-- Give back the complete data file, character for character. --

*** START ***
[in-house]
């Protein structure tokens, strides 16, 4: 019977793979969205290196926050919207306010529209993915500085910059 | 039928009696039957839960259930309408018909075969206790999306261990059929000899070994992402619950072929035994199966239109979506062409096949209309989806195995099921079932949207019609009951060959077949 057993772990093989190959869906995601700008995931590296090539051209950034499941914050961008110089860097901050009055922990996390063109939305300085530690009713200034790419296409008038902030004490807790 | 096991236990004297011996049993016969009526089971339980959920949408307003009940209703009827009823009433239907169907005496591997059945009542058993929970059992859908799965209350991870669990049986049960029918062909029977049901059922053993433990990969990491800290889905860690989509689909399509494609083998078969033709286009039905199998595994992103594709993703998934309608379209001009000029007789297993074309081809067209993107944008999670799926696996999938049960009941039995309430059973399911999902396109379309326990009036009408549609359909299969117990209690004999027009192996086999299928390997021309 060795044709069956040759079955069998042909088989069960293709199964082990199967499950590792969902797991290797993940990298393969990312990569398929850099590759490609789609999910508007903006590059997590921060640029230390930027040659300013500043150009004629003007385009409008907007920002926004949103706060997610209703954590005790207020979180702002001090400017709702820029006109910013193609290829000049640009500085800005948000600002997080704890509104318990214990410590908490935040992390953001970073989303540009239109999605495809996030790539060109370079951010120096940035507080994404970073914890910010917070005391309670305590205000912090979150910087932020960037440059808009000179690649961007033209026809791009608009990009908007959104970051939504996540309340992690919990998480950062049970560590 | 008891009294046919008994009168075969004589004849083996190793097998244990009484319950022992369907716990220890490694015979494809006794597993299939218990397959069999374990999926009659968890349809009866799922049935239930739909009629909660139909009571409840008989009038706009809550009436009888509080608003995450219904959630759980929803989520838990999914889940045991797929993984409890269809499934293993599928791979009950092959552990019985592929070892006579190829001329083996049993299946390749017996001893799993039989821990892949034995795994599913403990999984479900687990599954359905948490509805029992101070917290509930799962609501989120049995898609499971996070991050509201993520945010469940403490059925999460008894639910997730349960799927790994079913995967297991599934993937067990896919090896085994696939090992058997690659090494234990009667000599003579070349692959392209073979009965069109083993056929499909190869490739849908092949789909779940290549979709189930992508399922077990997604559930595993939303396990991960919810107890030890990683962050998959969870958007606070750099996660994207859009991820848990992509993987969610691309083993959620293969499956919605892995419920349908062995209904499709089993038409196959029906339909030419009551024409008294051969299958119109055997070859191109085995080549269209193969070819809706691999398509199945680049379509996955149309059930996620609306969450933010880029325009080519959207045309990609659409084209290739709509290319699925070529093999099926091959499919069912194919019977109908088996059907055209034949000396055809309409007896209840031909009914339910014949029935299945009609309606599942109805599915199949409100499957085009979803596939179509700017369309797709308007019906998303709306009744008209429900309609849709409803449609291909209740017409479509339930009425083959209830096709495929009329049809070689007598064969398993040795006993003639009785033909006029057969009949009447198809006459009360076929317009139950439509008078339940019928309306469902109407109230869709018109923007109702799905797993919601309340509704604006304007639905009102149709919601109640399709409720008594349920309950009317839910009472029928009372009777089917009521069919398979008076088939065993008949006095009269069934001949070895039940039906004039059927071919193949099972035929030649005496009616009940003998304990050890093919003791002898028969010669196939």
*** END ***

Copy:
[in-house]
């Protein structure tokens, strides 16, 4: 019977793979969205290196926050919207306010529209993915500085910059 | 039928009696039957839960259930309408018909075969206790999306261990059929000899070994992402619950072929035994199966239109979506062409096949209309989806195995099921079932949207019609009951060959077949 057993772990093989190959869906995601700008995931590296090539051209950034499941914050961008110089860097901050009055922990996390063109939305300085530690009713200034790419296409008038902030004490807790 | 096991236990004297011996049993016969009526089971339980959920949408307003009940209703009827009823009433239907169907005496591997059945009542058993929970059992859908799965209350991870669990049986049960029918062909029977049901059922053993433990990969990491800290889905860690989509689909399509494609083998078969033709286009039905199998595994992103594709993703998934309608379209001009000029007789297993074309081809067209993107944008999670799926696996999938049960009941039995309430059973399911999902396109379309326990009036009408549609359909299969117990209690004999027009192996086999299928390997021309 060795044709069956040759079955069998042909088989069960293709199964082990199967499950590792969902797991290797993940990298393969990312990569398929850099590759490609789609999910508007903006590059997590921060640029230390930027040659300013500043150009004629003007385009409008907007920002926004949103706060997610209703954590005790207020979180702002001090400017709702820029006109910013193609290829000049640009500085800005948000600002997080704890509104318990214990410590908490935040992390953001970073989303540009239109999605495809996030790539060109370079951010120096940035507080994404970073914890910010917070005391309670305590205000912090979150910087932020960037440059808009000179690649961007033209026809791009608009990009908007959104970051939504996540309340992690919990998480950062049970560590 | 008891009294046919008994009168075969004589004849083996190793097998244990009484319950022992369907716990220890490694015979494809006794597993299939218990397959069999374990999926009659968890349809009866799922049935239930739909009629909660139909009571409840008989009038706009809550009436009888509080608003995450219904959630759980929803989520838990999914889940045991797929993984409890269809499934293993599928791979009950092959552990019985592929070892006579190829001329083996049993299946390749017996001893799993039989821990892949034995795994599913403990999984479900687990599954359905948490509805029992101070917290509930799962609501989120049995898609499971996070991050509201993520945010469940403490059925999460008894639910997730349960799927790994079913995967297991599934993937067990896919090896085994696939090992058997690659090494234990009667000599003579070349692959392209073979009965069109083993056929499909190869490739849908092949789909779940290549979709189930992508399922077990997604559930595993939303396990991960919810107890030890990683962050998959969870958007606070750099996660994207859009991820848990992509993987969610691309083993959620293969499956919605892995419920349908062995209904499709089993038409196959029906339909030419009551024409008294051969299958119109055997070859191109085995080549269209193969070819809706691999398509199945680049379509996955149309059930996620609306969450933010880029325009080519959207045309990609659409084209290739709509290319699925070529093999099926091959499919069912194919019977109908088996059907055209034949000396055809309409007896209840031909009914339910014949029935299945009609309606599942109805599915199949409100499957085009979803596939179509700017369309797709308007019906998303709306009744008209429900309609849709409803449609291909209740017409479509339930009425083959209830096709495929009329049809070689007598064969398993040795006993003639009785033909006029057969009949009447198809006459009360076929317009139950439509008078339940019928309306469902109407109230869709018109923007109702799905797993919601309340509704604006304007639905009102149709919601109640399709409720008594349920309950009317839910009472029928009372009777089917009521069919398979008076088939065993008949006095009269069934001949070895039940039906004039059927071919193949099972035929030649005496009616009940003998304990050890093919003791002898028969010669196939």